On appropriation: the art of the long tail
When worlds collide
From Publishing 2.0
The widely-used and much reviled term “user-generated content” implies that somebody is making something. But the dirty little secret of “user-generated” sites like YouTube and MySpace is that much of the content is not made by the users themselves — it’s appropriated from someone else.
At the end of the day, whenever anybody uploads or posts something to the web, it’s just a form of publishing. What’s radical about the new digital reality is that I can publish anything that I made — and I can publish anything that anybody else made.
Basic common sense tells you that if I were to take all of the content from another blog, publish it here, and then run ads against it, that would be wrong. Much of the tangled web we now face results from the euphemistic obfuscation of terms like “user-generated content.” If we call it what it is — for example, people streaming music from their MySpace pages while MySpace runs ads on those pages — then we can have a clear debate about the right and wrong of it.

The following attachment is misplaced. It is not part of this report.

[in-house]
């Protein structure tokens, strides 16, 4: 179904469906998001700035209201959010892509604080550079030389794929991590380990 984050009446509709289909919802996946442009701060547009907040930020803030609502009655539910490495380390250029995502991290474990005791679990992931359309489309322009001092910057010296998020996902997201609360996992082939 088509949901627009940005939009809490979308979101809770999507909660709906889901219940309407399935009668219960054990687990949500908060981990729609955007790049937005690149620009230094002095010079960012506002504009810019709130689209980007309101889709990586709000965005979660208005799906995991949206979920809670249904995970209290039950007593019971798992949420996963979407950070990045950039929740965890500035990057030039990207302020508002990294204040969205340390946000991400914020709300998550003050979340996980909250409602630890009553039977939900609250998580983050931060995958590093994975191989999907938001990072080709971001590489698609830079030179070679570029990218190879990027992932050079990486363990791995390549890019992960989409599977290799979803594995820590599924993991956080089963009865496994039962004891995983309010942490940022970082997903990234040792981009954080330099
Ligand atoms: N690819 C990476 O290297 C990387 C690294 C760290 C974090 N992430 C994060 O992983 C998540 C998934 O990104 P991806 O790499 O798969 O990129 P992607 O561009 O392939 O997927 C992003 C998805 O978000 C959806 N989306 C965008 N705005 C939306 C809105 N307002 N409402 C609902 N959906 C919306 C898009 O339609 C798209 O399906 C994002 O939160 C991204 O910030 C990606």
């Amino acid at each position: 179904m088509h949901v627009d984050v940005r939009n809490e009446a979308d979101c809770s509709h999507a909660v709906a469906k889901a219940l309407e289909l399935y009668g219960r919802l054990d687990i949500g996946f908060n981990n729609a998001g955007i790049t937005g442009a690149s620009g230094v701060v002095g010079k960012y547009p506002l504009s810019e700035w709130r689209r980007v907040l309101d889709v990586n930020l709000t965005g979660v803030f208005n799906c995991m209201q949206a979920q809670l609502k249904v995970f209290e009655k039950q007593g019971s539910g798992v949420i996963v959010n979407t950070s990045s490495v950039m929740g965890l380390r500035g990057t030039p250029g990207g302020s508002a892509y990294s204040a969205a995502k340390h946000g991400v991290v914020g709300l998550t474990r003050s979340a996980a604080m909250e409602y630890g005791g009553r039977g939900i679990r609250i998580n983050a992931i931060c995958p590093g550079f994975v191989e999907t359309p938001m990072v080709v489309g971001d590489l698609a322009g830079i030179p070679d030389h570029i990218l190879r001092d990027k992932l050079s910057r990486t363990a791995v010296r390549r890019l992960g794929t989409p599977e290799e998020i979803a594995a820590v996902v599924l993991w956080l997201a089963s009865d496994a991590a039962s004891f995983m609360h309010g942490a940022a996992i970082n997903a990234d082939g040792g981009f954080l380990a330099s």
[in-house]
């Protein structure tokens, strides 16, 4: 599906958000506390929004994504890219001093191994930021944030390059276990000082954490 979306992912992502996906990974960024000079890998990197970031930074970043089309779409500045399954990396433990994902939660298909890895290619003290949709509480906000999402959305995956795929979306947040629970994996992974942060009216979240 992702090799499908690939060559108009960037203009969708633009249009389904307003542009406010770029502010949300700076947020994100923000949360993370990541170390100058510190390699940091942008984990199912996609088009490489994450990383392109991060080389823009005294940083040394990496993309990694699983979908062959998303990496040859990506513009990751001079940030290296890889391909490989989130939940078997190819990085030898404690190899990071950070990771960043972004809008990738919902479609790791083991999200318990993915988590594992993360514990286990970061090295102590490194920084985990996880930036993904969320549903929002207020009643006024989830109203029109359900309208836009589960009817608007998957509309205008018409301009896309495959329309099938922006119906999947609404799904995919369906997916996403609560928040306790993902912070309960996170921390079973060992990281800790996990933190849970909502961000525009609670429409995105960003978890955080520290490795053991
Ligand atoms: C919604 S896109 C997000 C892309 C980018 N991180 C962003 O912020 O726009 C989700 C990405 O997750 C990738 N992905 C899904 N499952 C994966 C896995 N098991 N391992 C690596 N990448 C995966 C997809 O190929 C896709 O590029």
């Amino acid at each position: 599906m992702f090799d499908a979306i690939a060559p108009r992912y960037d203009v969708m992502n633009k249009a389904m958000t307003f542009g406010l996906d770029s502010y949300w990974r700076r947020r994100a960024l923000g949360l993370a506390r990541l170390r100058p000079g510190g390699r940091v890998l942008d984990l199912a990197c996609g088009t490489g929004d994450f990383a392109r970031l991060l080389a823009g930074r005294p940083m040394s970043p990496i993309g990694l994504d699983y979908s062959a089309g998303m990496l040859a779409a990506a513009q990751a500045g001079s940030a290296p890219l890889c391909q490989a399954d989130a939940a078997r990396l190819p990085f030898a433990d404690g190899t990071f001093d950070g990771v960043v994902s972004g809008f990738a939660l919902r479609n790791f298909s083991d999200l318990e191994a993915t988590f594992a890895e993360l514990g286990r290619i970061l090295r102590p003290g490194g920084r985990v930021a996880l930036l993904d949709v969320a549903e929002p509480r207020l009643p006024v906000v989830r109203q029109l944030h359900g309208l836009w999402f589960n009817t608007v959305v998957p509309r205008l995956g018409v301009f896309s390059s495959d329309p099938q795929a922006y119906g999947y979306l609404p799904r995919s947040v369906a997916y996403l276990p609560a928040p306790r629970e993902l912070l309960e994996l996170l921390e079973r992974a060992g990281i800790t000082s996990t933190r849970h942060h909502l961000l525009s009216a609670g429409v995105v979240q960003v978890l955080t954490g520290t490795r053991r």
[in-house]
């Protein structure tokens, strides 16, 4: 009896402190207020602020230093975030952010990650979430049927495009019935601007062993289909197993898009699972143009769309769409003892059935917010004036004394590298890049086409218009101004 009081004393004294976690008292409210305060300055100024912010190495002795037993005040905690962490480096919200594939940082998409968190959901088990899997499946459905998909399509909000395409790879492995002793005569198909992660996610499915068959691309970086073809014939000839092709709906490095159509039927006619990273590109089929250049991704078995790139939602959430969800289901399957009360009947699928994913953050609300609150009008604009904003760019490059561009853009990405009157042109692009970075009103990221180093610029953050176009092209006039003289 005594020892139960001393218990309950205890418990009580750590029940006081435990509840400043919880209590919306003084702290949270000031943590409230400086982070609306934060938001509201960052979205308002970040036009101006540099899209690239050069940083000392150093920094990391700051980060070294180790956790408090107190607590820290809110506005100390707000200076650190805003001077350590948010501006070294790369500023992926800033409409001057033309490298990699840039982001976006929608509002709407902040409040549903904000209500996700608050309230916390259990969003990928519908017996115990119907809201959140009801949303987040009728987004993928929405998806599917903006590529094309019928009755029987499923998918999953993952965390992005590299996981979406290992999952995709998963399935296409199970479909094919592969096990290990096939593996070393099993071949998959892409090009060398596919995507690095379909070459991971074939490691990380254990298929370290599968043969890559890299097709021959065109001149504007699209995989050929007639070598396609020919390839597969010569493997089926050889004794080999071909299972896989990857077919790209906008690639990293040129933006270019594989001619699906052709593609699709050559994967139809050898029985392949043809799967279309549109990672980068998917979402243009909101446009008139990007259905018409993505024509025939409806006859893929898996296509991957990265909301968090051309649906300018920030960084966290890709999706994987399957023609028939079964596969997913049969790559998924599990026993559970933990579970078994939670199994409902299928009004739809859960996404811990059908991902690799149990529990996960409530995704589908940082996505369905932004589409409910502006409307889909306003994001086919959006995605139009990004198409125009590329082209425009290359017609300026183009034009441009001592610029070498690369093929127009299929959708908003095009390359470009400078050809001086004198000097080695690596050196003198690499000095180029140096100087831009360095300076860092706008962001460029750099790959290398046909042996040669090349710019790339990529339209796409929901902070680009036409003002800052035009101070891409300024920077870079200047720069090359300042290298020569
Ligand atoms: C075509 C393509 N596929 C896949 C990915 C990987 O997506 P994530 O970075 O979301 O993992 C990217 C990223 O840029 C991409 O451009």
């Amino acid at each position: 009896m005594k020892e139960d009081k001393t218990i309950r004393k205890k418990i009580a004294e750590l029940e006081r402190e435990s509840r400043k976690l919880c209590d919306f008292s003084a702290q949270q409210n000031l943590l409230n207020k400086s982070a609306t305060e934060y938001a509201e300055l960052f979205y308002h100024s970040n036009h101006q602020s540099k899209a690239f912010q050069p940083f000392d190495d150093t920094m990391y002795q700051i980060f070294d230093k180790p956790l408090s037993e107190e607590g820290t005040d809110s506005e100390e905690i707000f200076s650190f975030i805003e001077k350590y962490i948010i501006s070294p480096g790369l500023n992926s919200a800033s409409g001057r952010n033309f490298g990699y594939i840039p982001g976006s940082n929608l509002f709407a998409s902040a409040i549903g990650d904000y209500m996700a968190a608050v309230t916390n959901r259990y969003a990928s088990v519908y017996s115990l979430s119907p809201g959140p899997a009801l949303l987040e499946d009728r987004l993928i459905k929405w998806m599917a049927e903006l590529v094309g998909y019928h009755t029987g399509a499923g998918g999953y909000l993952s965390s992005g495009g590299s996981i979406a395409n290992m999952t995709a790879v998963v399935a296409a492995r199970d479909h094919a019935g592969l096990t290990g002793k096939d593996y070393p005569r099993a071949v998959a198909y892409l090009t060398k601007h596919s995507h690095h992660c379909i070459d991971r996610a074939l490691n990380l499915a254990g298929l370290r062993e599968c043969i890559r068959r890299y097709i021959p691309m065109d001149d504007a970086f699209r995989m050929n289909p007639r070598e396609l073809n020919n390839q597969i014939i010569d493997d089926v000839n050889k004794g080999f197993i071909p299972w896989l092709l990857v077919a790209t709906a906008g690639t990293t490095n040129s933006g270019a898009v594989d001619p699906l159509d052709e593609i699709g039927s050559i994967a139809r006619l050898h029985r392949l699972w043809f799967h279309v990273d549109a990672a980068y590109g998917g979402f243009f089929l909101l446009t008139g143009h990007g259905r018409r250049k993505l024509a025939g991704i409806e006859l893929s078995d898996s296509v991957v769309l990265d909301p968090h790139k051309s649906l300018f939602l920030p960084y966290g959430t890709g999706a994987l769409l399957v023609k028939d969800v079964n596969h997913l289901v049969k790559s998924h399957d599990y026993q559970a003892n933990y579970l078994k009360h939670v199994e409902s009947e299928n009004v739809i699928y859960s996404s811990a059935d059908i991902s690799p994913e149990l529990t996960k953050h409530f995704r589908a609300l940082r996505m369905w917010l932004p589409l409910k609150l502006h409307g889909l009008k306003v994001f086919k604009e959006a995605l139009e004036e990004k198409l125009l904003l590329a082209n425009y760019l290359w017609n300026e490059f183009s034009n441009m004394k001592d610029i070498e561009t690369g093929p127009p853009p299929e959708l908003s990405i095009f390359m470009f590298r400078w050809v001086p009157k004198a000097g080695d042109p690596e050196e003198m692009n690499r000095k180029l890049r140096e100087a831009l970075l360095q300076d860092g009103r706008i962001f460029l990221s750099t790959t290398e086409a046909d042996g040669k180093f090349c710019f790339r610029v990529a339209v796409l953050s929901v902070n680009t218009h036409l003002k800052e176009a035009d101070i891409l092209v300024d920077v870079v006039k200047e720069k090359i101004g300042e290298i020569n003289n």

In a great tradiion, MySpace and You Tube is the home of appropriation art. In that sense we have contemporary and modern traditions that as Wiikipedia says of Duchamp: "Duchamp's "creativity" as an artist lies in the gesture of selecting the urinal as an art piece and displaying it in an artistic context." So MySpace and You Tube "artists", if they can prove the transformative nature the "long tail" on the appropriated work on their page they can sit at ease. .